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Calvert Page 21b2

Great Canadian Art & Artists

Great Canadian Heritage Treasure
Return From Church - Fanny Colwill Calvert c 1905
Orig. wc - Size - 16" x 20"
Found - Toronto, ON
Orig. frame & glass
In a classic 19th century scene, that could have been used for a Christmas card, Fanny has shown her marvellous sense of composition in an exterior view. A frozen creek leads the eye into the picture towards a church, off to the rear from which a single person has left, already across a bridge, which leads the eye forward again, to the couple on their way home, and out the picture. The bold tree in the foreground adds a strong three-dimensional sense of space.

She has masterfully composed all her key elements into perfect placement inside an oval frame, a display format much beloved in Victorian and Edwardian Canadian parlours.

It also shows a typical "Canadian" approach to exteriors - the land dominates; the figures are mere accents - but breathe real life into what could have been a static scene.

Fanny Colwill Calvert (1848-1936) - 2

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Still Life Master: Fanny Calvert was also a superb still-life painter as the examples below show.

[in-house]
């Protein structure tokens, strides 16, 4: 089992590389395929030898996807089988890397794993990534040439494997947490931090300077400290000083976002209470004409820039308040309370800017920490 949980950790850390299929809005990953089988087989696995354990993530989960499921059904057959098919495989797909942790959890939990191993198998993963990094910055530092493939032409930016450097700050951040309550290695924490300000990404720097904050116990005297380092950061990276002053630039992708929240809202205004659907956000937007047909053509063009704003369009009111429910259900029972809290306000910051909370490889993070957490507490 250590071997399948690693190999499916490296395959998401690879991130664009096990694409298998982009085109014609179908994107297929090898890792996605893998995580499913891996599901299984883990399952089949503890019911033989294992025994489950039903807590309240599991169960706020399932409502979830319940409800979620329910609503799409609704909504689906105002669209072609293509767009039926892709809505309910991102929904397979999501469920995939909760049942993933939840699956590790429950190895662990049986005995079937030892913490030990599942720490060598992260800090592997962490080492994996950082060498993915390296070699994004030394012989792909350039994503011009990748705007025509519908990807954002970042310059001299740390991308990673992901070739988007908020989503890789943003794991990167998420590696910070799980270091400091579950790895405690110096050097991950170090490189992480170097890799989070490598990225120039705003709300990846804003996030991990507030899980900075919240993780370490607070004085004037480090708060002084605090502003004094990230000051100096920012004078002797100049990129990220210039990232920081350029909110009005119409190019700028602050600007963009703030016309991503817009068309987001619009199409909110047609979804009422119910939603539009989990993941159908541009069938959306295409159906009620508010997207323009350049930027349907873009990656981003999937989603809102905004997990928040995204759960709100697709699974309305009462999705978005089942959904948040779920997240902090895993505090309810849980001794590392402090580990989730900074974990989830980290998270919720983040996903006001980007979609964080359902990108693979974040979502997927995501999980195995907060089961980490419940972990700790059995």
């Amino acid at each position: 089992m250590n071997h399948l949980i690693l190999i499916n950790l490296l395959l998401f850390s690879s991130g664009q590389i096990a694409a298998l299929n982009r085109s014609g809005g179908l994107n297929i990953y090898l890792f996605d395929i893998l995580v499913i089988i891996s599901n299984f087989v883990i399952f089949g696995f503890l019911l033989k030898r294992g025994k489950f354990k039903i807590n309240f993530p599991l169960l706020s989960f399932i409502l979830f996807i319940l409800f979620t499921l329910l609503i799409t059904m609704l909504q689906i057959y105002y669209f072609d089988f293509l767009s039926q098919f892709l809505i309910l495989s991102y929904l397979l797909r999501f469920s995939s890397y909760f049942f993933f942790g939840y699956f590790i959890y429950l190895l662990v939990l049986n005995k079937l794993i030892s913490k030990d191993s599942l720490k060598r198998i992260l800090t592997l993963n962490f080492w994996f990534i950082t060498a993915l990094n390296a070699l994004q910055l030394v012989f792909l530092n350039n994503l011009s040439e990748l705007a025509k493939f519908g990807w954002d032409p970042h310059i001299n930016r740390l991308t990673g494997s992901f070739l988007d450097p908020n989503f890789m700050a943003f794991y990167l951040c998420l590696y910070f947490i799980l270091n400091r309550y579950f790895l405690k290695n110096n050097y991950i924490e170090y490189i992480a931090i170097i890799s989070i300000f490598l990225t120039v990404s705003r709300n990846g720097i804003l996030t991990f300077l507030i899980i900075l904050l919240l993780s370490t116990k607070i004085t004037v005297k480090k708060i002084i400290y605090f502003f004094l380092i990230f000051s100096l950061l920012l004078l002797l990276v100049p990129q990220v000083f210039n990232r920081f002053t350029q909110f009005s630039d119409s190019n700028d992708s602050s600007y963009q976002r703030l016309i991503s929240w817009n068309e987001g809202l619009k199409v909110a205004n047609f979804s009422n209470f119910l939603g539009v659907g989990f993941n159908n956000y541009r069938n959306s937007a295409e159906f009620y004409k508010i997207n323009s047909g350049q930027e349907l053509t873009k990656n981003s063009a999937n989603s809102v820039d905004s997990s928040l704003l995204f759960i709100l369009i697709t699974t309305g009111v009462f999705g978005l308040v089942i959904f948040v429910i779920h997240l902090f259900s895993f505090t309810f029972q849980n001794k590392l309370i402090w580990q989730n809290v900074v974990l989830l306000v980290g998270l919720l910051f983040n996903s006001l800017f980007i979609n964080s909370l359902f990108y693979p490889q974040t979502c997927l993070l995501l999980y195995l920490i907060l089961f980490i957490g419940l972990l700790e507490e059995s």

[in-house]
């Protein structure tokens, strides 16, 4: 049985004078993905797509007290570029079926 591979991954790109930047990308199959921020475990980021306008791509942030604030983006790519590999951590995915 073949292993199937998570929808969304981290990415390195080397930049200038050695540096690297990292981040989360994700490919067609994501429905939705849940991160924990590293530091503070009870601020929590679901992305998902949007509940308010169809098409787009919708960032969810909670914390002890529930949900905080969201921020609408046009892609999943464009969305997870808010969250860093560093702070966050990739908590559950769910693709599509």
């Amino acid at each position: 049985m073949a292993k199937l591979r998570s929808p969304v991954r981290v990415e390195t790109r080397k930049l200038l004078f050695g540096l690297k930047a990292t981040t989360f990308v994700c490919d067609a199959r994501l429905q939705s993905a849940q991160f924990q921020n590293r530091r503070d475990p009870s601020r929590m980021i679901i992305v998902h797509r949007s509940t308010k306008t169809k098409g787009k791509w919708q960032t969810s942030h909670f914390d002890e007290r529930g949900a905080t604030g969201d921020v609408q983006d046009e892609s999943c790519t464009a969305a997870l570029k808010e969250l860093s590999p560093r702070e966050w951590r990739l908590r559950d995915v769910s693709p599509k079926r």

Art dealers pay high prices for still-life's because they are among the most popular genres of art, probably because they give the viewer a focus for the soul separate from the troublesome reminders of the cares of daily life - which is probably the same reason that painters like Fanny paint them in the first place.

Great Canadian Heritage Treasure
Nasturtiums, Fanny Colwill Calvert c 1910
Orig. oil laid on board - Size - 13.5" x 14"
Found - Toronto, ON

A wonderfully arranged, golden glow of nasturtiums. Though a master portrait painter, Fanny was just as adept at still-life painting, as shown by this marvellous capture of flowers in a jar. Probably, in painting still lifes, she sought escape from her daily cares, which, often thanks to her driven personality, were abundant enough.

Great Canadian Heritage Treasure

Convent Roses, Fanny colwill Calvert c 1910
Orig. pastel - Size - 11 x 13"
Found - Toronto, ON